A Vita game?! This one slipped in at the last minute. Some genius realized that if you took Monster Hunter gameplay and threw it into the Ragnarok universe, you’d have a whole bunch of fun on your hand[held]s. It’s far from the most innovative game on this list, but it just does everything so right that it just has to be here. Great character customization (for a handheld), online multiplayer, clothing options that aren’t locked to specific gameplay benefits, and fun action combat. It’s nearly everything I’ve wanted in a handheld game. If you own a Vita, get it already.
And an MMO! This is a bizarre GOTY list, to be sure. In my heartbreak from FFXIV, I tried to fill the hole with other games. Mostly Diablo 3 and Guild Wars 2. And if you’re thinking just now that Diablo 3 isn’t an MMO, then tell that to Blizzard. ArenaNet found a clever way to deal with so many issues with MMO gameplay that if only they weren’t determined to slap a boring old hotbar on the battle system and keep the same lame-ass control scheme, it would have easily been the best MMO to date – granted, that’s with my JRPG bias. With global quests where everyone gets rewarded for their part, the ability to have anyone help you out with anything, regardless of level, random platforming challenges to secret areas, and a story that you’re able to choose some starting elements of (not to mention make further decisions down the line) that actually held my interest for more than five minutes, it’s difficult to ask more of a game. Maybe gamepad support. But that’s too much to ask for most PC games these days, let alone MMOs.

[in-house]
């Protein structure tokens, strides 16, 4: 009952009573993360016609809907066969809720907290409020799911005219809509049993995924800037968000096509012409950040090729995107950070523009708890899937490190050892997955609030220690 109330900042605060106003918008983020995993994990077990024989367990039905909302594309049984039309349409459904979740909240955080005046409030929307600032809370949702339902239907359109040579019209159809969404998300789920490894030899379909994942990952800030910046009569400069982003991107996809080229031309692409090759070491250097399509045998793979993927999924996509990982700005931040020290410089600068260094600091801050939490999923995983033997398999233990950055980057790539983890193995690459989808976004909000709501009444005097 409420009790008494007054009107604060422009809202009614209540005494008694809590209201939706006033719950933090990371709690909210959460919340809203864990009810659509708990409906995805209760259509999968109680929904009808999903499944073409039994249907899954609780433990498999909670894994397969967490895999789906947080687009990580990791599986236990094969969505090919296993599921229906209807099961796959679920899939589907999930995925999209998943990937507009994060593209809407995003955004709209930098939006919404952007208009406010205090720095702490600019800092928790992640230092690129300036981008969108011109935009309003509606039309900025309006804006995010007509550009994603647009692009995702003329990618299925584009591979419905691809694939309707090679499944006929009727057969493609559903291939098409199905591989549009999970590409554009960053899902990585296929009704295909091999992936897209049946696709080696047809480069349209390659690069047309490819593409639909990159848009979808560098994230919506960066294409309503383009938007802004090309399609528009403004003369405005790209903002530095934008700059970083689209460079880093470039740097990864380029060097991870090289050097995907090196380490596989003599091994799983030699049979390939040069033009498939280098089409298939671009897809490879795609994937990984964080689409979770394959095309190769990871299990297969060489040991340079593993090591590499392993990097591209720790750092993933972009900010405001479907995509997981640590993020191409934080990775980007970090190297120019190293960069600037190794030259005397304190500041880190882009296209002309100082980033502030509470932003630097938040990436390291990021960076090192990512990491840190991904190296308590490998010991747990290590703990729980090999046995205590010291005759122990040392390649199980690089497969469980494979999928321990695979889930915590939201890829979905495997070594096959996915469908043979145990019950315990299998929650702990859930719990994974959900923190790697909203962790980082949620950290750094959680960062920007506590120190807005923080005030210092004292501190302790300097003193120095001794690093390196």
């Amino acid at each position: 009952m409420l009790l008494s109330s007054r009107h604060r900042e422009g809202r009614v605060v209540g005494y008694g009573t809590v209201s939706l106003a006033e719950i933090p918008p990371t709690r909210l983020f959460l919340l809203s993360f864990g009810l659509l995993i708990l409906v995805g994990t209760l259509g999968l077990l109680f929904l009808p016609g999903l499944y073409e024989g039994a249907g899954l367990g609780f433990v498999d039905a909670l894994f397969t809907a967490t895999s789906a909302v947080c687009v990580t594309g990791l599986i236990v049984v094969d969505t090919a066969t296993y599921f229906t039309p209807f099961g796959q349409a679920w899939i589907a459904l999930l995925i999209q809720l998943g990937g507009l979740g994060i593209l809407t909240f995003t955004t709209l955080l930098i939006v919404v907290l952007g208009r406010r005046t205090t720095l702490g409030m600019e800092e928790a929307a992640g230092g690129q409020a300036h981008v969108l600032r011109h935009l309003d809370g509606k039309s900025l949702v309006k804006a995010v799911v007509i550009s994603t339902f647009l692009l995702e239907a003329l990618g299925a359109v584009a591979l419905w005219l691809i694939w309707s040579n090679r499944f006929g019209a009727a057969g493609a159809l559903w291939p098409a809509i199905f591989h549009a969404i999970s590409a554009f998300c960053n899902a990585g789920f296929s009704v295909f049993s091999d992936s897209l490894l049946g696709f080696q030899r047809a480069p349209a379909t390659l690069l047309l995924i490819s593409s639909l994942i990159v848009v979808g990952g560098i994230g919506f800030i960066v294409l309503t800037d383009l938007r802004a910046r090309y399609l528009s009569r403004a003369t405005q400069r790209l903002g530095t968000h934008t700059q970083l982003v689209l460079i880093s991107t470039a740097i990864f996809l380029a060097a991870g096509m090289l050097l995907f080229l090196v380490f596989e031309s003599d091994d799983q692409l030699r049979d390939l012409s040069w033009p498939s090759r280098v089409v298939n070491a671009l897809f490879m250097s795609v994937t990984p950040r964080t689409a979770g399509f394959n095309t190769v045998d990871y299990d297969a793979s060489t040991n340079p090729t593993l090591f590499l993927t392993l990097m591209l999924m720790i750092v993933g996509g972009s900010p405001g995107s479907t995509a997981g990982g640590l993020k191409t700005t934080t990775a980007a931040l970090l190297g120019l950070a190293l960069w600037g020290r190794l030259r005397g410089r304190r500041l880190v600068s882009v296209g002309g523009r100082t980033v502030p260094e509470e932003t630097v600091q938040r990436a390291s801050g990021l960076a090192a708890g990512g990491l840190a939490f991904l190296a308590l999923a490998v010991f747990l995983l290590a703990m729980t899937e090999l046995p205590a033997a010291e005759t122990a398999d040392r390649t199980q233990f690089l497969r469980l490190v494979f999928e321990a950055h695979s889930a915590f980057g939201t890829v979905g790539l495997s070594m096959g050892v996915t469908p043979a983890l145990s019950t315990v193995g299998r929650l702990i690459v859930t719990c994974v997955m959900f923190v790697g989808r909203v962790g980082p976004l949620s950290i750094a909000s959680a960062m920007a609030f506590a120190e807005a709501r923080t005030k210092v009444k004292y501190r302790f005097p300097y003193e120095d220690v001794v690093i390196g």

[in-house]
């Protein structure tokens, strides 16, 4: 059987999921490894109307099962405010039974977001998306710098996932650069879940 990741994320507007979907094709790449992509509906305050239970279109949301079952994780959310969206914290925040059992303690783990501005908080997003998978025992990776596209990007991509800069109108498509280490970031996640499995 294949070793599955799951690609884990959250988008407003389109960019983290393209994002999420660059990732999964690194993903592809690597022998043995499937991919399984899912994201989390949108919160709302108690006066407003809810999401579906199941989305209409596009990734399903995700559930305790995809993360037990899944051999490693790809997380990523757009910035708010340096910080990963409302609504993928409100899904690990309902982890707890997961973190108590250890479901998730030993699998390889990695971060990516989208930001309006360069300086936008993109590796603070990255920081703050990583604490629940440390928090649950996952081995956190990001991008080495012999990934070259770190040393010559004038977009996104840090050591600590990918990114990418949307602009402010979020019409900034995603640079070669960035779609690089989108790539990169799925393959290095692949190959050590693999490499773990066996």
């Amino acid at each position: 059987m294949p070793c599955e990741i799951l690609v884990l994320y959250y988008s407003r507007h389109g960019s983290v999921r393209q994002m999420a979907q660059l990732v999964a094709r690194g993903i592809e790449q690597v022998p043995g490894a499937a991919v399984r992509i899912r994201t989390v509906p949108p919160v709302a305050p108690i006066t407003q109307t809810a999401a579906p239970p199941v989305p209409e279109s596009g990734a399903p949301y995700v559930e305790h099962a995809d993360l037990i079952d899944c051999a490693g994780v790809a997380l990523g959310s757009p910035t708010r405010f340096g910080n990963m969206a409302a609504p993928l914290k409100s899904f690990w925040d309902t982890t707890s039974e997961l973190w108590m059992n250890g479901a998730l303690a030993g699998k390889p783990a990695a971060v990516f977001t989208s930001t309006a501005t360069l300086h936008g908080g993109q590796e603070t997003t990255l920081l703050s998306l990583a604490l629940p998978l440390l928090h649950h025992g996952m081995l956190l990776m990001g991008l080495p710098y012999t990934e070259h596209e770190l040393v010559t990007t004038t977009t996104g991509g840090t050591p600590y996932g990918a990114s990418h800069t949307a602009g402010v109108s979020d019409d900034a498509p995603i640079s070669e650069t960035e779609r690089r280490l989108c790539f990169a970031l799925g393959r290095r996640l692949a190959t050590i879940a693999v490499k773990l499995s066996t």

So there it is. There are things that I actually like. You may notice that even the indie games did not have Kickstarters. I suppose it must be a miracle that they were made without someone handing them $100,000. There were a few games that I wanted to put on this list, but I had to restrict it to games that I at least discovered this year – even if they didn’t come out this year. But as an honorable mention, I probably had more fun with Terraria this year than all of these games combined – though my enjoyment of To The Moon was on a deeper level that is difficult to just classify “fun”. I have a hunch that Starbound will make next year’s GOTY list. If it comes out in 2013, that is. *fingers crossed*
On another year-end note, my New Year’s resolution is to post more consistently. I’d like to say weekly, but let’s take it one step at a time. Even if it’s every other week, I want it to be expected on a certain day. I’ll work out some details for that.. soon. Next resolution: stop putting things off. I’m also cleaning up the front page with those fancy “more” breaks. Putting some professional paint over this highly unprofessional drivel. Get ready for another great year of shitty Kickstarter projects.